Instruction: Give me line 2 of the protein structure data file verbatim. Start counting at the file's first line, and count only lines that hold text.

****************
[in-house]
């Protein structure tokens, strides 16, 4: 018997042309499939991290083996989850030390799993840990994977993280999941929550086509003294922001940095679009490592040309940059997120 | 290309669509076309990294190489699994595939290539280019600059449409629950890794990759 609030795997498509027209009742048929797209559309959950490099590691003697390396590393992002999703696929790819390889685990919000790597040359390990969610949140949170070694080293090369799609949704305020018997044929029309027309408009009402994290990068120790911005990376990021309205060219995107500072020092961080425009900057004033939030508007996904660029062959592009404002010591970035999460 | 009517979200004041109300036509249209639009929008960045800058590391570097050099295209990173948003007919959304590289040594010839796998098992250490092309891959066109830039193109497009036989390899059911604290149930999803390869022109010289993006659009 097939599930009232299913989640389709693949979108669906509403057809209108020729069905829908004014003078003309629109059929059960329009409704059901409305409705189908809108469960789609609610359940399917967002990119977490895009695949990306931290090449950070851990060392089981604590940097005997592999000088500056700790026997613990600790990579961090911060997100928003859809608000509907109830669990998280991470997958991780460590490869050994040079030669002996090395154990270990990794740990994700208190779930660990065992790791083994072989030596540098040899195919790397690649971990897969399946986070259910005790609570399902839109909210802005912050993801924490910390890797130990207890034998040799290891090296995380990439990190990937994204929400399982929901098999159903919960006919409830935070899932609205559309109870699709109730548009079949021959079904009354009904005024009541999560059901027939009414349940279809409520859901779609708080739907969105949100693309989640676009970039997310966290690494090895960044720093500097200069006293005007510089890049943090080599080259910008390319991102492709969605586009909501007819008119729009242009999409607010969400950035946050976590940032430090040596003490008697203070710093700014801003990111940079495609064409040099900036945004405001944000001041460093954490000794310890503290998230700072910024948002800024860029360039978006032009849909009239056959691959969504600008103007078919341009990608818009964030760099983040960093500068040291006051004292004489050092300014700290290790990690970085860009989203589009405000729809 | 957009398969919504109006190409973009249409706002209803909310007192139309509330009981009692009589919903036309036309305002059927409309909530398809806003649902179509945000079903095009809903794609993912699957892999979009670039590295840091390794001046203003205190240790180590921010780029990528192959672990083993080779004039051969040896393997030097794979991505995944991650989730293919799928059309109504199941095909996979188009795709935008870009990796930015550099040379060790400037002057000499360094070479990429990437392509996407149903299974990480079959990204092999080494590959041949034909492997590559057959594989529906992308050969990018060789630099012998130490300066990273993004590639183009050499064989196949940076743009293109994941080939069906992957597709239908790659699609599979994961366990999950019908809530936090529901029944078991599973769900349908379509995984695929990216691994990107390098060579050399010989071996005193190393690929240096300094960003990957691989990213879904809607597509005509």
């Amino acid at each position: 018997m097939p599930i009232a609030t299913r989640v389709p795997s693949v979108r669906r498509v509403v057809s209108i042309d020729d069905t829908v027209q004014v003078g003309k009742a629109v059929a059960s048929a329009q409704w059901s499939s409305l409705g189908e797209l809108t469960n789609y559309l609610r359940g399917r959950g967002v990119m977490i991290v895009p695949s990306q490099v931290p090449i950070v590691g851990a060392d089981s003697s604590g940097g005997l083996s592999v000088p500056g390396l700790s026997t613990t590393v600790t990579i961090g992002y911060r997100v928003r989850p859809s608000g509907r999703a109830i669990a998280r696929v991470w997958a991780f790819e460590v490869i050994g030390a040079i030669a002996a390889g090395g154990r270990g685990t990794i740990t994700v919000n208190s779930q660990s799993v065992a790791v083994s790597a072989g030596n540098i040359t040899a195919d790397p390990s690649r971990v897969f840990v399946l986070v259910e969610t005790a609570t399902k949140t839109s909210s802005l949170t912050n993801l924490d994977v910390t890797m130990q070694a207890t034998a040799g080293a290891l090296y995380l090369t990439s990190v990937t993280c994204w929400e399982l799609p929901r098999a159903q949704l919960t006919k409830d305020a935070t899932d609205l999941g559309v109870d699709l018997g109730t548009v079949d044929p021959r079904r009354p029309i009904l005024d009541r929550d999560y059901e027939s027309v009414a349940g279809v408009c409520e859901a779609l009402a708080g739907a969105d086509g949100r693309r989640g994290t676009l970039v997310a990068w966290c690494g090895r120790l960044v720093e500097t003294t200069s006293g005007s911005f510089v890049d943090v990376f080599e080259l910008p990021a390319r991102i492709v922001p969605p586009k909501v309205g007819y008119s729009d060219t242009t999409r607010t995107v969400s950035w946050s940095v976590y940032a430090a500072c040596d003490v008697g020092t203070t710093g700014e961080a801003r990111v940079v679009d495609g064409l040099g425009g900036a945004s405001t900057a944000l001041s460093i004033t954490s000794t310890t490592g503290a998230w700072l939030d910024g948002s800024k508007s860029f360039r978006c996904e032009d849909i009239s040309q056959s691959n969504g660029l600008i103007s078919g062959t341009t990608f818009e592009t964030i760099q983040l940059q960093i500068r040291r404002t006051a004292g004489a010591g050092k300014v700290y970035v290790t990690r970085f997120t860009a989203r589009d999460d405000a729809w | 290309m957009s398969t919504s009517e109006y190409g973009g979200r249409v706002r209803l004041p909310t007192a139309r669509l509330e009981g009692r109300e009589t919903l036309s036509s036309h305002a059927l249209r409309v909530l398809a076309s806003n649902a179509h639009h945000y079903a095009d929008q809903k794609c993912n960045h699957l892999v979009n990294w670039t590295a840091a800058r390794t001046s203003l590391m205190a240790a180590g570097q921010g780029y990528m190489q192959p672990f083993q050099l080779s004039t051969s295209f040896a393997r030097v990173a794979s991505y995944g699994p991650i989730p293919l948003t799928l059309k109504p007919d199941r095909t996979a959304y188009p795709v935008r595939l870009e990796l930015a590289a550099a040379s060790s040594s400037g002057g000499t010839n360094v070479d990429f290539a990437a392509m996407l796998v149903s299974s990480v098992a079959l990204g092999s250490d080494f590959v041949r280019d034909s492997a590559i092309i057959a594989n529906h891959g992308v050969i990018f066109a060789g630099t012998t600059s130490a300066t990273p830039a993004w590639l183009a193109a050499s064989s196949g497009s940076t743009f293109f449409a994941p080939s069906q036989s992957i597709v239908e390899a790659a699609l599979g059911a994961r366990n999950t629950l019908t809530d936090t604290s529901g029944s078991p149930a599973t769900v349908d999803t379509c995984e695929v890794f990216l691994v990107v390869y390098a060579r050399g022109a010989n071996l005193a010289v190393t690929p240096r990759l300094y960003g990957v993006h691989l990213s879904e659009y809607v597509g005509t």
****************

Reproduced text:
């Protein structure tokens, strides 16, 4: 018997042309499939991290083996989850030390799993840990994977993280999941929550086509003294922001940095679009490592040309940059997120 | 290309669509076309990294190489699994595939290539280019600059449409629950890794990759 609030795997498509027209009742048929797209559309959950490099590691003697390396590393992002999703696929790819390889685990919000790597040359390990969610949140949170070694080293090369799609949704305020018997044929029309027309408009009402994290990068120790911005990376990021309205060219995107500072020092961080425009900057004033939030508007996904660029062959592009404002010591970035999460 | 009517979200004041109300036509249209639009929008960045800058590391570097050099295209990173948003007919959304590289040594010839796998098992250490092309891959066109830039193109497009036989390899059911604290149930999803390869022109010289993006659009 097939599930009232299913989640389709693949979108669906509403057809209108020729069905829908004014003078003309629109059929059960329009409704059901409305409705189908809108469960789609609610359940399917967002990119977490895009695949990306931290090449950070851990060392089981604590940097005997592999000088500056700790026997613990600790990579961090911060997100928003859809608000509907109830669990998280991470997958991780460590490869050994040079030669002996090395154990270990990794740990994700208190779930660990065992790791083994072989030596540098040899195919790397690649971990897969399946986070259910005790609570399902839109909210802005912050993801924490910390890797130990207890034998040799290891090296995380990439990190990937994204929400399982929901098999159903919960006919409830935070899932609205559309109870699709109730548009079949021959079904009354009904005024009541999560059901027939009414349940279809409520859901779609708080739907969105949100693309989640676009970039997310966290690494090895960044720093500097200069006293005007510089890049943090080599080259910008390319991102492709969605586009909501007819008119729009242009999409607010969400950035946050976590940032430090040596003490008697203070710093700014801003990111940079495609064409040099900036945004405001944000001041460093954490000794310890503290998230700072910024948002800024860029360039978006032009849909009239056959691959969504600008103007078919341009990608818009964030760099983040960093500068040291006051004292004489050092300014700290290790990690970085860009989203589009405000729809 | 957009398969919504109006190409973009249409706002209803909310007192139309509330009981009692009589919903036309036309305002059927409309909530398809806003649902179509945000079903095009809903794609993912699957892999979009670039590295840091390794001046203003205190240790180590921010780029990528192959672990083993080779004039051969040896393997030097794979991505995944991650989730293919799928059309109504199941095909996979188009795709935008870009990796930015550099040379060790400037002057000499360094070479990429990437392509996407149903299974990480079959990204092999080494590959041949034909492997590559057959594989529906992308050969990018060789630099012998130490300066990273993004590639183009050499064989196949940076743009293109994941080939069906992957597709239908790659699609599979994961366990999950019908809530936090529901029944078991599973769900349908379509995984695929990216691994990107390098060579050399010989071996005193190393690929240096300094960003990957691989990213879904809607597509005509």